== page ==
Twelve months into our 'sort-of-harmonised' national WHS
system things are, in many ways, settling down without having the
dire consequences predicted in some quarters. However, things are
not all neat and tidy just yet!
Who's in and who's out?
As things stand, QLD, NSW and the Territories have the system in
place, and Tasmania and South Australia will join from 2013.
Victoria and Western Australia are still considering their
Life as we know it continues
There has been much debate as to whether compliance with the
harmonised legislation is a big deal, or whether WHS life will
continue as we know it with a few variations.
The general view now is that, for businesses that were
substantially compliant prior to harmonisation, the changes are
relatively small. The loudest cries of angst are coming from
businesses that were probably not compliant before and have
suddenly realised the size of their compliance gap. In actual fact,
it is the same sized compliance gap as before the new legislation,
but the publicity about harmonisation is making it top of mind!
One of the areas of confusion predicted in relation to the
harmonised system, since it depends on adoption of the model by
individual state governments, is the temptation for a state
government to 'fiddle' with the legislation, thereby
derogating (or deviating) from national uniformity.
What was predicted seems to be coming to pass: the new state
government in Queensland is considering amending the legislation to
remove contractors and sub-contractors from the definition of
"worker", to alter union right of entry provisions, and
to decline to adopt a number of the model codes of practice.
Whether this will happen, or is more a matter of demonstrating
political difference from the preceding state government remains to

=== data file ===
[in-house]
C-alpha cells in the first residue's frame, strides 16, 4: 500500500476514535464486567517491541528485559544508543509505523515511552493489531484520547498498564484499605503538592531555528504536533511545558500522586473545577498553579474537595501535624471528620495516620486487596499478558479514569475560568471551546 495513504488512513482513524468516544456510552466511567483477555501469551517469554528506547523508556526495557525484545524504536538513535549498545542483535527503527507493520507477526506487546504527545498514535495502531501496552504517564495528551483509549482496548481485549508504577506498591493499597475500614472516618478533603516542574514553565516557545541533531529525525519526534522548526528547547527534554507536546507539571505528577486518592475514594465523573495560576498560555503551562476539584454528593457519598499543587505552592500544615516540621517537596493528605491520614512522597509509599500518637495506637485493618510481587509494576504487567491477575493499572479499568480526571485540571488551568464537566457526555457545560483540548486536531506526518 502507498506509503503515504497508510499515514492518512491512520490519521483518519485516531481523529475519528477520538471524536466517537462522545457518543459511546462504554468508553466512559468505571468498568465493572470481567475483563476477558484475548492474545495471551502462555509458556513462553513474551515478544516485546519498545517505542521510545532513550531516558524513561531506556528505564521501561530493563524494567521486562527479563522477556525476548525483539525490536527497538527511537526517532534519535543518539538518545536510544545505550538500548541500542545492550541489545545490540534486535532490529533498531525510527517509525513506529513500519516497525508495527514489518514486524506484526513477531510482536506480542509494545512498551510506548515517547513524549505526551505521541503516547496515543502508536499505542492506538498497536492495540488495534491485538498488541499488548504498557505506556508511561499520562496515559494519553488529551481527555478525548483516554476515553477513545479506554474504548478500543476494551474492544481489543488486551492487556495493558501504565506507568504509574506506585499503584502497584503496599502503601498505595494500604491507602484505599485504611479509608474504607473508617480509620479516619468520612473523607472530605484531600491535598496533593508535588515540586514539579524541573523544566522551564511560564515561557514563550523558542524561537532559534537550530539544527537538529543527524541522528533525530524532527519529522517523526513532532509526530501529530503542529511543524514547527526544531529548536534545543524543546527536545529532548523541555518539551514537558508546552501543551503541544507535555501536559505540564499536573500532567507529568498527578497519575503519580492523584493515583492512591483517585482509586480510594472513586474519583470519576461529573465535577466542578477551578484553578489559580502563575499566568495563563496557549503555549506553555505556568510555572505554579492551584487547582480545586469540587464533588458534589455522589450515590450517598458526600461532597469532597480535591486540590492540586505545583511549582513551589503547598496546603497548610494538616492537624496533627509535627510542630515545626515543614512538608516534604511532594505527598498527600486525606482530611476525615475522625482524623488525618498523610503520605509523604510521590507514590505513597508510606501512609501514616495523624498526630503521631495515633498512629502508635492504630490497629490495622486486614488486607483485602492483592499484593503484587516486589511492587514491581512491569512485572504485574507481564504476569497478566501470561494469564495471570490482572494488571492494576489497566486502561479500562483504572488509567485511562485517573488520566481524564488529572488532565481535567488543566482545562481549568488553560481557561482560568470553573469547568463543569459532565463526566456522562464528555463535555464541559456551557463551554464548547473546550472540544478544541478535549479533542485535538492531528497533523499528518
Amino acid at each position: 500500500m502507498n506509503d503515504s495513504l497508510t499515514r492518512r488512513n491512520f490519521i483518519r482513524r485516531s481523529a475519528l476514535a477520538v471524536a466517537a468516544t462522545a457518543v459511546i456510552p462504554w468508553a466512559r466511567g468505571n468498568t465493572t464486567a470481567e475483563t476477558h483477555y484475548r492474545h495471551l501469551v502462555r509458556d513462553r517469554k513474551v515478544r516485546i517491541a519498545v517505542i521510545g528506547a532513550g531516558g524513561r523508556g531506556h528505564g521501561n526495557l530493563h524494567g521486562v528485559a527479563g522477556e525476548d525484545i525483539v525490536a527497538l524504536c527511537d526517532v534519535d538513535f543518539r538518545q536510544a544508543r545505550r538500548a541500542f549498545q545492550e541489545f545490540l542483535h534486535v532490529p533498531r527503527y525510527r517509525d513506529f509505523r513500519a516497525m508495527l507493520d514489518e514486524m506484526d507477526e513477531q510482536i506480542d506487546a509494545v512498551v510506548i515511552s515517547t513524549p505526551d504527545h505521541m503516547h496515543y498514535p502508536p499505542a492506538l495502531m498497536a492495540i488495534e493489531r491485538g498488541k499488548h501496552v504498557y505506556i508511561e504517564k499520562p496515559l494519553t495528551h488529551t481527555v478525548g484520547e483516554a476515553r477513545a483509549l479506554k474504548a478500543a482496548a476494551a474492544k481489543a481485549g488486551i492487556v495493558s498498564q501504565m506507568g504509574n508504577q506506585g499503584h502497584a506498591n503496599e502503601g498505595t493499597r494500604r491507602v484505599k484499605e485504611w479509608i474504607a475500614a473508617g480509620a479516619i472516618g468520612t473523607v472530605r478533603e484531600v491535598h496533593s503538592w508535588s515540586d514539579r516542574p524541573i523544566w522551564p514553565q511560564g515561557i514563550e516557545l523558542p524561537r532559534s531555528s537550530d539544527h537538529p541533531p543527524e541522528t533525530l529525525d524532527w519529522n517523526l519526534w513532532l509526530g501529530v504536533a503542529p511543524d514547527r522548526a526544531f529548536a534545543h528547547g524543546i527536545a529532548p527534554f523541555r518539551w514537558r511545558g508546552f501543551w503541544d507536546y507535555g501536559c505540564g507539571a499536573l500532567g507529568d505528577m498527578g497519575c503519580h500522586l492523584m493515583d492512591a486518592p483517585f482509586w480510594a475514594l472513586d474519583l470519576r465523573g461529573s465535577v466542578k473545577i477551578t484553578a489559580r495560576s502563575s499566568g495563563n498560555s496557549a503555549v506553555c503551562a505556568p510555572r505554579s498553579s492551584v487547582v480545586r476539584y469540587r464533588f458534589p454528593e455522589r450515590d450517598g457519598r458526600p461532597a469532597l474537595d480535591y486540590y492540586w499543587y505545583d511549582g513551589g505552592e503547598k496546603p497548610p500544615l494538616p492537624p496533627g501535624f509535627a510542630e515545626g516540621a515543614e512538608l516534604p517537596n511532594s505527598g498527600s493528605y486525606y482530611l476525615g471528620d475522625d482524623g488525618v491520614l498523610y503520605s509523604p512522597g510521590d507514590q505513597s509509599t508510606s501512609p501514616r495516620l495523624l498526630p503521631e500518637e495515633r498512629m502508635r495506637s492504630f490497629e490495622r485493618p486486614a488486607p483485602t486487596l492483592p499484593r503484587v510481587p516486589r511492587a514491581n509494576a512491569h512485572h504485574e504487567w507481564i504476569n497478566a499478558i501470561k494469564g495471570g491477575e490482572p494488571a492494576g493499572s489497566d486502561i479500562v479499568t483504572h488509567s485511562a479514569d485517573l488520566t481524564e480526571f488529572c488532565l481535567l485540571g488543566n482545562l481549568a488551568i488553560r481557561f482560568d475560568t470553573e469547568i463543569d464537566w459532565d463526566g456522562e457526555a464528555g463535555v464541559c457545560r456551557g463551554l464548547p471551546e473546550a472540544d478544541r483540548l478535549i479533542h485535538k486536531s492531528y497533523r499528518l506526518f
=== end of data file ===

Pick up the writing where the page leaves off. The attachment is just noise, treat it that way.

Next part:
However, whatever the merits of any particular point, changes of
this nature will substantially frustrate the goal of having the
same rules applying everywhere, so that businesses operating beyond
the bounds of one state don't need to take different rules into
WHS Codes of Practice
One particular confusion is about the status of the Codes of
Practice being released progressively by Safe Work Australia (see
link below) and whether these are mandatory, or simply guidelines.
They are in fact guidelines as to what may be
"reasonably practicable" - but if they are not
"reasonably practicable" in particular
circumstances, then failure to follow the code would not, of
itself, be an infringement of the legislation.
On the other hand, the codes of practice provide lots of useful
guidance on what businesses may consider doing in their own efforts
to provide a safe workplace. Many of the detailed guidelines will
not be practicable in small businesses, or inapplicable where they
are not relevant to a business' areas of work. However, it is
definitely good practice to be aware of Codes, implement them where
applicable, and otherwise consider alternative ways of managing
risks if the Codes' guidelines are not the most appropriate or
practicable way to go about it for your business. The Codes are
actually there to help as a guide to best practice, without each
business having to reinvent the wheel for itself.
Bullying Code of Practice
The most controversial code has been the draft Code concerning
bullying, which, when released in 2011, was the subject of furious
disagreement and was withdrawn for redrafting. It has not yet
re-appeared. Areas of controversy included whether bullying
involves repeated unreasonable behaviour, or whether it could be
constituted by one incident, and also whether the examples of
conduct which could constitute bullying were legitimate (eg both
giving someone too much work, or not enough work).
It remains to be seen how Safe Work Australia will deal with
these issues, but in a colourful example recently proposed by the
Opposition IR spokesman Senator Abetz, "eye-rolling
responses" might diminish a person's dignity and
therefore constitute bullying, but at least if repeated conduct is
required, one example of eye-rolling would not be bullying! The
difficulty that this demonstrates is, of course, that bullying is
notoriously hard to define and whether particular conduct is
bullying or not depends very much on particular circumstances.
The issue of concern to employers should be that a very broad
definition of bullying could potentially result in allegations of
bullying based on a selective use of the Code, when in fact overall
circumstances would not support a conclusion that bullying
We will keep you updated on this issue and advise when the
revised draft Code on bullying is released.
The content of this article is intended to provide a general
guide to the subject matter. Specialist advice should be sought
about your specific circumstances.
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